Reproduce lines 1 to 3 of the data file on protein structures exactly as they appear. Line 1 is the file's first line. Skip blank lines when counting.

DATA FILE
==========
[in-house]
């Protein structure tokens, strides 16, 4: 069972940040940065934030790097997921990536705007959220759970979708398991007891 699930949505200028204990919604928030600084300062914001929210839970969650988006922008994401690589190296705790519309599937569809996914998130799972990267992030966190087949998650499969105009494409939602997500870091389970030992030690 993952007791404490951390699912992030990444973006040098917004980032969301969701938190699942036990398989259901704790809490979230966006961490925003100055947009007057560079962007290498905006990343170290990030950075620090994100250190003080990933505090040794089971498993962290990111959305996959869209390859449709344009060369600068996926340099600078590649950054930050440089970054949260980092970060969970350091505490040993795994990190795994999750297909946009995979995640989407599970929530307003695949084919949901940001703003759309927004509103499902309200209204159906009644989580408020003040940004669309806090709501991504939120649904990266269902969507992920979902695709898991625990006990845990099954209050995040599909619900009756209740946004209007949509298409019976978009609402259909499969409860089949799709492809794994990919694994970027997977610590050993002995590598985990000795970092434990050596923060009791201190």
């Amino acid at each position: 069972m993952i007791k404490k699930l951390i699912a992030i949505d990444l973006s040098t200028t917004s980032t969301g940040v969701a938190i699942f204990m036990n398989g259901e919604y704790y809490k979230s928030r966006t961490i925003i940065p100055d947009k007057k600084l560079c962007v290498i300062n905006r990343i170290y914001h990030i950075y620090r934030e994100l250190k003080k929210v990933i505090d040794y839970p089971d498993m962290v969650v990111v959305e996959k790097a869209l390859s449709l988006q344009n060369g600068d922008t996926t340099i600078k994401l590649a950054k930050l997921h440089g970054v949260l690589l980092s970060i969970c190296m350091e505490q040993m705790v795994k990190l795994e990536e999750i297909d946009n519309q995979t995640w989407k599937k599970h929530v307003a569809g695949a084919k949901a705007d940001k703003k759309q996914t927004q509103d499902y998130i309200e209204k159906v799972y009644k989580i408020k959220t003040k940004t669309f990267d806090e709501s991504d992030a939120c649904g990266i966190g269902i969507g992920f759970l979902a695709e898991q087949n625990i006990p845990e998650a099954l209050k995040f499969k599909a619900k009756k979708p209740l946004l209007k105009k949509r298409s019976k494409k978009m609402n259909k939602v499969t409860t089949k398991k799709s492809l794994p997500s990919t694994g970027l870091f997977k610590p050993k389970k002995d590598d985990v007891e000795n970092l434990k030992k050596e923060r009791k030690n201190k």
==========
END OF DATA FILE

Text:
[in-house]
């Protein structure tokens, strides 16, 4: 069972940040940065934030790097997921990536705007959220759970979708398991007891 699930949505200028204990919604928030600084300062914001929210839970969650988006922008994401690589190296705790519309599937569809996914998130799972990267992030966190087949998650499969105009494409939602997500870091389970030992030690 993952007791404490951390699912992030990444973006040098917004980032969301969701938190699942036990398989259901704790809490979230966006961490925003100055947009007057560079962007290498905006990343170290990030950075620090994100250190003080990933505090040794089971498993962290990111959305996959869209390859449709344009060369600068996926340099600078590649950054930050440089970054949260980092970060969970350091505490040993795994990190795994999750297909946009995979995640989407599970929530307003695949084919949901940001703003759309927004509103499902309200209204159906009644989580408020003040940004669309806090709501991504939120649904990266269902969507992920979902695709898991625990006990845990099954209050995040599909619900009756209740946004209007949509298409019976978009609402259909499969409860089949799709492809794994990919694994970027997977610590050993002995590598985990000795970092434990050596923060009791201190």
């Amino acid at each position: 069972m993952i007791k404490k699930l951390i699912a992030i949505d990444l973006s040098t200028t917004s980032t969301g940040v969701a938190i699942f204990m036990n398989g259901e919604y704790y809490k979230s928030r966006t961490i925003i940065p100055d947009k007057k600084l560079c962007v290498i300062n905006r990343i170290y914001h990030i950075y620090r934030e994100l250190k003080k929210v990933i505090d040794y839970p089971d498993m962290v969650v990111v959305e996959k790097a869209l390859s449709l988006q344009n060369g600068d922008t996926t340099i600078k994401l590649a950054k930050l997921h440089g970054v949260l690589l980092s970060i969970c190296m350091e505490q040993m705790v795994k990190l795994e990536e999750i297909d946009n519309q995979t995640w989407k599937k599970h929530v307003a569809g695949a084919k949901a705007d940001k703003k759309q996914t927004q509103d499902y998130i309200e209204k159906v799972y009644k989580i408020k959220t003040k940004t669309f990267d806090e709501s991504d992030a939120c649904g990266i966190g269902i969507g992920f759970l979902a695709e898991q087949n625990i006990p845990e998650a099954l209050k995040f499969k599909a619900k009756k979708p209740l946004l209007k105009k949509r298409s019976k494409k978009m609402n259909k939602v499969t409860t089949k398991k799709s492809l794994p997500s990919t694994g970027l870091f997977k610590p050993k389970k002995d590598d985990v007891e000795n970092l434990k030992k050596e923060r009791k030690n201190k």